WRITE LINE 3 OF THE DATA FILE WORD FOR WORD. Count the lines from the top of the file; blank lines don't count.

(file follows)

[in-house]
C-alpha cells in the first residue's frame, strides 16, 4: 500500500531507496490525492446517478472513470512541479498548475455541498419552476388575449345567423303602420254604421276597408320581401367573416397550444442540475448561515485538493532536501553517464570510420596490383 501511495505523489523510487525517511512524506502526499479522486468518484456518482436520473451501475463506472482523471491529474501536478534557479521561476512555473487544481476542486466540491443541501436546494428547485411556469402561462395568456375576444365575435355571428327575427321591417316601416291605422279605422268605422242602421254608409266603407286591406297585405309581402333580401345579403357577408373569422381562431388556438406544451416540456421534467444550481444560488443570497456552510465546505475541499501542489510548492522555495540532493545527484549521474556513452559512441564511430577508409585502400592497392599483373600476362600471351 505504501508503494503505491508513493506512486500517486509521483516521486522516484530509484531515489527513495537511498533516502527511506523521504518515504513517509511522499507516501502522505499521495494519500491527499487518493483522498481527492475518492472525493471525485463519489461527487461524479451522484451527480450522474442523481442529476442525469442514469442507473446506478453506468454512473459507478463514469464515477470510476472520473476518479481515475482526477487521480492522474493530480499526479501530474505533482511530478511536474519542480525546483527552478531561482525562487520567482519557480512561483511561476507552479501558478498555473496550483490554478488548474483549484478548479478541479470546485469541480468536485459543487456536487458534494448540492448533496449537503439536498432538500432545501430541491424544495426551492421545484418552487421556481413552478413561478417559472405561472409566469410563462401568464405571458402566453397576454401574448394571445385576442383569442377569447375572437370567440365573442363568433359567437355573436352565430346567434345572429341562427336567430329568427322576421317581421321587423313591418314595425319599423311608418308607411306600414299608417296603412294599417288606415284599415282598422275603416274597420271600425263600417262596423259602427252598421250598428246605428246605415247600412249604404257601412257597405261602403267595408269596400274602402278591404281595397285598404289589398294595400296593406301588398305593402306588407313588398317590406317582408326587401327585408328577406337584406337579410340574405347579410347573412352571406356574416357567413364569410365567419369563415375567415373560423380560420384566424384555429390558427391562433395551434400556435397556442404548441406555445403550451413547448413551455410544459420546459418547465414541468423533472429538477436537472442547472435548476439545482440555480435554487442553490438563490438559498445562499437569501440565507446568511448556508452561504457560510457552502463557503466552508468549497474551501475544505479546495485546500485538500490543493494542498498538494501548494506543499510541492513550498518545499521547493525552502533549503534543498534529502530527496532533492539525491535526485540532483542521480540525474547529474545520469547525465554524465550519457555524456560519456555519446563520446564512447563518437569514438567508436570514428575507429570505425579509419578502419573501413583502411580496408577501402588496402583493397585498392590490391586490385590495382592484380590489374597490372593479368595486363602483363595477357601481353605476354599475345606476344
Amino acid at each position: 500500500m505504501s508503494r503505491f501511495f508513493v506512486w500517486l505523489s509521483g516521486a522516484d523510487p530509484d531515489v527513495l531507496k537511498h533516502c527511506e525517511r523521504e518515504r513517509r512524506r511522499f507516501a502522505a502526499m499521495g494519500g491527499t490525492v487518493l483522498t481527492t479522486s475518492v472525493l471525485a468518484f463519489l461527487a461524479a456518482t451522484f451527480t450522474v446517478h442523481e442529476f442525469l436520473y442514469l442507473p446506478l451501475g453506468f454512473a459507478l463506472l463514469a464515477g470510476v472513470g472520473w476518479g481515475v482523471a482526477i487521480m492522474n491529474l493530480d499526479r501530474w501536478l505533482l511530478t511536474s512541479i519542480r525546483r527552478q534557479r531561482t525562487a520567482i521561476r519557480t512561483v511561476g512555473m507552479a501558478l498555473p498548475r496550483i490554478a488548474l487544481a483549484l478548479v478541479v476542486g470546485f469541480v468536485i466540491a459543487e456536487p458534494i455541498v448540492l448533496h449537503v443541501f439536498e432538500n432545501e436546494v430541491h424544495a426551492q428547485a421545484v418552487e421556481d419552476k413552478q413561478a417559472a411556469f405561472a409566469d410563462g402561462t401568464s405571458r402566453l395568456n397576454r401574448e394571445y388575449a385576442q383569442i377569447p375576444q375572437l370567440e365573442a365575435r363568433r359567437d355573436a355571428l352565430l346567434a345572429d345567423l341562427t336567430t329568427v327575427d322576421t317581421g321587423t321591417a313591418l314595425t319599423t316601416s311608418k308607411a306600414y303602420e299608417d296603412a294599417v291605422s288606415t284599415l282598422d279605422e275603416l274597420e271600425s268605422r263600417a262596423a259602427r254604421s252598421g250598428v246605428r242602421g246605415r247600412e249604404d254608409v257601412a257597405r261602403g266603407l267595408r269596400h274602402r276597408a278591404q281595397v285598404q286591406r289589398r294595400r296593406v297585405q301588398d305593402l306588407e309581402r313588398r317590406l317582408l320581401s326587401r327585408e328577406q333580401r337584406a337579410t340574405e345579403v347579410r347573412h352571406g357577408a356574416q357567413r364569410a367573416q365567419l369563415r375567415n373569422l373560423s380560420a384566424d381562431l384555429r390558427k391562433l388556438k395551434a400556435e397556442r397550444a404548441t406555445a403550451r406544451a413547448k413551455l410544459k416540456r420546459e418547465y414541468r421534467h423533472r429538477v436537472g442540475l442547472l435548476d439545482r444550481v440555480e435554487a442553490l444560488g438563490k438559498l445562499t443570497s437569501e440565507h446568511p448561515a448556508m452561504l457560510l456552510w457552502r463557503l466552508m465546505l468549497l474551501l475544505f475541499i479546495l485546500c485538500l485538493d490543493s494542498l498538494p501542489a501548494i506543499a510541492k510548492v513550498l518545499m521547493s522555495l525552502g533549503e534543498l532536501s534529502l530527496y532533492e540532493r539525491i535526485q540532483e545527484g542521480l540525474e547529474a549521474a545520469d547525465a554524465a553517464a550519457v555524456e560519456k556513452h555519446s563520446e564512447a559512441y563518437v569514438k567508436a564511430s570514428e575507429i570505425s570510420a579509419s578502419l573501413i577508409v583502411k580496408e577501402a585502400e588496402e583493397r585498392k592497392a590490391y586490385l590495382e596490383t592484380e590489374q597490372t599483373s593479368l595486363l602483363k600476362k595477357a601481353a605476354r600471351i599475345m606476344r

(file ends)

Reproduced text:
Amino acid at each position: 500500500m505504501s508503494r503505491f501511495f508513493v506512486w500517486l505523489s509521483g516521486a522516484d523510487p530509484d531515489v527513495l531507496k537511498h533516502c527511506e525517511r523521504e518515504r513517509r512524506r511522499f507516501a502522505a502526499m499521495g494519500g491527499t490525492v487518493l483522498t481527492t479522486s475518492v472525493l471525485a468518484f463519489l461527487a461524479a456518482t451522484f451527480t450522474v446517478h442523481e442529476f442525469l436520473y442514469l442507473p446506478l451501475g453506468f454512473a459507478l463506472l463514469a464515477g470510476v472513470g472520473w476518479g481515475v482523471a482526477i487521480m492522474n491529474l493530480d499526479r501530474w501536478l505533482l511530478t511536474s512541479i519542480r525546483r527552478q534557479r531561482t525562487a520567482i521561476r519557480t512561483v511561476g512555473m507552479a501558478l498555473p498548475r496550483i490554478a488548474l487544481a483549484l478548479v478541479v476542486g470546485f469541480v468536485i466540491a459543487e456536487p458534494i455541498v448540492l448533496h449537503v443541501f439536498e432538500n432545501e436546494v430541491h424544495a426551492q428547485a421545484v418552487e421556481d419552476k413552478q413561478a417559472a411556469f405561472a409566469d410563462g402561462t401568464s405571458r402566453l395568456n397576454r401574448e394571445y388575449a385576442q383569442i377569447p375576444q375572437l370567440e365573442a365575435r363568433r359567437d355573436a355571428l352565430l346567434a345572429d345567423l341562427t336567430t329568427v327575427d322576421t317581421g321587423t321591417a313591418l314595425t319599423t316601416s311608418k308607411a306600414y303602420e299608417d296603412a294599417v291605422s288606415t284599415l282598422d279605422e275603416l274597420e271600425s268605422r263600417a262596423a259602427r254604421s252598421g250598428v246605428r242602421g246605415r247600412e249604404d254608409v257601412a257597405r261602403g266603407l267595408r269596400h274602402r276597408a278591404q281595397v285598404q286591406r289589398r294595400r296593406v297585405q301588398d305593402l306588407e309581402r313588398r317590406l317582408l320581401s326587401r327585408e328577406q333580401r337584406a337579410t340574405e345579403v347579410r347573412h352571406g357577408a356574416q357567413r364569410a367573416q365567419l369563415r375567415n373569422l373560423s380560420a384566424d381562431l384555429r390558427k391562433l388556438k395551434a400556435e397556442r397550444a404548441t406555445a403550451r406544451a413547448k413551455l410544459k416540456r420546459e418547465y414541468r421534467h423533472r429538477v436537472g442540475l442547472l435548476d439545482r444550481v440555480e435554487a442553490l444560488g438563490k438559498l445562499t443570497s437569501e440565507h446568511p448561515a448556508m452561504l457560510l456552510w457552502r463557503l466552508m465546505l468549497l474551501l475544505f475541499i479546495l485546500c485538500l485538493d490543493s494542498l498538494p501542489a501548494i506543499a510541492k510548492v513550498l518545499m521547493s522555495l525552502g533549503e534543498l532536501s534529502l530527496y532533492e540532493r539525491i535526485q540532483e545527484g542521480l540525474e547529474a549521474a545520469d547525465a554524465a553517464a550519457v555524456e560519456k556513452h555519446s563520446e564512447a559512441y563518437v569514438k567508436a564511430s570514428e575507429i570505425s570510420a579509419s578502419l573501413i577508409v583502411k580496408e577501402a585502400e588496402e583493397r585498392k592497392a590490391y586490385l590495382e596490383t592484380e590489374q597490372t599483373s593479368l595486363l602483363k600476362k595477357a601481353a605476354r600471351i599475345m606476344r